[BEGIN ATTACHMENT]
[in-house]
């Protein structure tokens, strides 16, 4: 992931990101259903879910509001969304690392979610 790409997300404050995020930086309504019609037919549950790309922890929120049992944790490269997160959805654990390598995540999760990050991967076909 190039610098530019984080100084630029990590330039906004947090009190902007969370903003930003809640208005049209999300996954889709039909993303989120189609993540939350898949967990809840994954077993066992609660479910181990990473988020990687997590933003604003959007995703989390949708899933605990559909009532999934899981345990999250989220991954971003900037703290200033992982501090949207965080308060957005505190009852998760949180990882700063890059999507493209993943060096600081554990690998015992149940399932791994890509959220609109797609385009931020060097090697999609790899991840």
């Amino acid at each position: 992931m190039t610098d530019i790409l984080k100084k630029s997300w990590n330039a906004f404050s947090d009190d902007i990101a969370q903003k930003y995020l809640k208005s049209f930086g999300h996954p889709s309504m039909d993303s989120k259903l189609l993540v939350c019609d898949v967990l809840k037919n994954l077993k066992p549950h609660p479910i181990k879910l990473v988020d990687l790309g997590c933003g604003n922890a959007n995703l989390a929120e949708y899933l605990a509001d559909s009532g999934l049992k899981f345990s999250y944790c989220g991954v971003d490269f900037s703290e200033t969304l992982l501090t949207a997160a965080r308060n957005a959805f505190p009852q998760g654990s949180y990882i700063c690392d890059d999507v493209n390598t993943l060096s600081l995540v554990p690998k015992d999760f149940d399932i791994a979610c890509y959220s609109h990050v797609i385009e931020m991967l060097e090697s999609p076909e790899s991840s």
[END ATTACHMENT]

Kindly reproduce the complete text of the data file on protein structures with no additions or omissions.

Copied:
[in-house]
């Protein structure tokens, strides 16, 4: 992931990101259903879910509001969304690392979610 790409997300404050995020930086309504019609037919549950790309922890929120049992944790490269997160959805654990390598995540999760990050991967076909 190039610098530019984080100084630029990590330039906004947090009190902007969370903003930003809640208005049209999300996954889709039909993303989120189609993540939350898949967990809840994954077993066992609660479910181990990473988020990687997590933003604003959007995703989390949708899933605990559909009532999934899981345990999250989220991954971003900037703290200033992982501090949207965080308060957005505190009852998760949180990882700063890059999507493209993943060096600081554990690998015992149940399932791994890509959220609109797609385009931020060097090697999609790899991840």
């Amino acid at each position: 992931m190039t610098d530019i790409l984080k100084k630029s997300w990590n330039a906004f404050s947090d009190d902007i990101a969370q903003k930003y995020l809640k208005s049209f930086g999300h996954p889709s309504m039909d993303s989120k259903l189609l993540v939350c019609d898949v967990l809840k037919n994954l077993k066992p549950h609660p479910i181990k879910l990473v988020d990687l790309g997590c933003g604003n922890a959007n995703l989390a929120e949708y899933l605990a509001d559909s009532g999934l049992k899981f345990s999250y944790c989220g991954v971003d490269f900037s703290e200033t969304l992982l501090t949207a997160a965080r308060n957005a959805f505190p009852q998760g654990s949180y990882i700063c690392d890059d999507v493209n390598t993943l060096s600081l995540v554990p690998k015992d999760f149940d399932i791994a979610c890509y959220s609109h990050v797609i385009e931020m991967l060097e090697s999609p076909e790899s991840s």